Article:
New antitrust suit from Phhhoto alleges Facebook copied and killed the competition

A former Instagram competitor has filed a lawsuit against Meta, formerly known as Facebook, alleging that the corporation broke antitrust rules by duplicating a competitor’s product and ruining its business. Phhhoto, video-making software that launched in 2014, allows users to make and share short GIF-like films. If it seems familiar, it is because Boomerang, an Instagram app, popularized the same feature. Instagram’s basic app experience now includes that capability.

The recently filed complaint claims that Facebook broke antitrust rules by blocking the app’s access to its social network, delaying a prospective partnership, and finally launching its own version of Phhhoto’s primary feature: the seconds-long looping video. Gary Reback of Menlo Park will represent Phhhoto in the lawsuit. Reback best known for his role in laying the groundwork for the federal government’s successful antitrust case against Microsoft, which did not result in the tech giant being split up but did force it to open up some aspects of its computing business, with ramifications that still felt in the industry today.

Phhhoto’s experience, according to Reback, demonstrates why it is bad for the market when a large tech firm takes out its competitors and runs its operations. “The evidence shows that Facebook would have joined with Phhhoto and built a brilliant new social network to compete with Instagram,” Reback added. He emphasized Facebook’s senior leadership’s extremely hands-on attitude to the young competition.

New antitrust suit from Phhhoto alleges Facebook copied and killed the competition

Phhhoto quickly rose to the top of the iOS app charts following its release, with 3.7 monthly active users at its peak. Facebook execs, including Mark Zuckerberg, were interested as the hot new social app drew attention. “On or about August 8, 2014, Zuckerberg downloaded and installed the program on his phone, put his device’s phone number into the Phhhoto app, created a personal account, and added a profile photo of himself (reproduced below) to his new Phhhoto account,” according to the lawsuit. The suit contains receipts, including a picture shot by Zuckerberg while testing the program.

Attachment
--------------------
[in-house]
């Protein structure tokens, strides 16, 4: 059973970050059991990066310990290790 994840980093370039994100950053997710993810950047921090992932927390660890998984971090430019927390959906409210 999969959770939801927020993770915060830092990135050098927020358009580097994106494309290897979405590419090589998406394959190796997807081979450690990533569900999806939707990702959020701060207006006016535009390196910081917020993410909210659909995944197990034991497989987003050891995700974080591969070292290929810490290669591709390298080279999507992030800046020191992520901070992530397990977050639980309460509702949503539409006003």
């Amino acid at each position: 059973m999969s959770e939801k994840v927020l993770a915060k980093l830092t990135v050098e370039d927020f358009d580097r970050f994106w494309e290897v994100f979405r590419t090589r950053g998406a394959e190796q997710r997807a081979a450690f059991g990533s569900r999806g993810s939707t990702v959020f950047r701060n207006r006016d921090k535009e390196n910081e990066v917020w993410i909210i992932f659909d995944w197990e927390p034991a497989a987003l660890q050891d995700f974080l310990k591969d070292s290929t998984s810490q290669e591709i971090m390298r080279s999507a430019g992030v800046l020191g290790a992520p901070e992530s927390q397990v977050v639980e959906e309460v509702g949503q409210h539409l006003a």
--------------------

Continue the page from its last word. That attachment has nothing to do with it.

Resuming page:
Kevin Systrom, the co-founder of Instagram and the company’s CEO at the time, also downloaded the app and investigated its capabilities. According to the complaint, Facebook courted Phhhoto and offered cooperation options that later withdrawn: Hurren, who was then Facebook’s Strategic Partnerships Manager, contacted Phhhoto, calling him “very fantastic.” Hurren first proposed integrating Phhhoto’s technology into Facebook Messenger. Hurren offered to integrate Phhhoto’s material into Facebook users’ Newsfeeds when Phhhoto rejected. Hurren decided not to press through with the project after Phhhoto invested considerably in it, claiming internal “legal talks” as the reason.

Following the failure of the connection, the complaint claims that Facebook took a variety of steps to put the company out of business, including deleting pre-populated Instagram hashtags that identify where content on the platform originated. Instagram also removed Phhhoto from its social graph, making it impossible for users of the alleged rival to interact with their Instagram friends on the app.

The death of Phhhoto had a few dramatic moments: Instagram released Boomerang on October 22, 2015, the same day the company was slated to release an Android version of its app. Boomerang product manager John Barnett is listed as an “active Phhhoto user” in the lawsuit. Boomerang was “suspiciously similar” to Phhhoto at the time of its inception, according to TechCrunch. According to the lawsuit, Boomerang was the climax of Facebook’s anticompetitive efforts, which included a copycat app that replicated Phhhoto’s inventions “feature-by-feature.”

According to the lawsuit, Phhhoto was unaware of the nature of Facebook’s anti-competitive actions at the time, only learning about it after the UK Parliament revealed a trove of the company’s internal records in late 2018. While all of this was going on, Phhhoto was not scared to speak out about Facebook’s actions. Phhhoto co-founder Champ Bennett told TechCrunch in 2017 that “we witnessed Systrom and his product team discreetly using Phhhoto almost a year before Boomerang was published.” Bennett claimed it “wasn’t surprising at all” to see Instagram build its own clone after the app was shut down.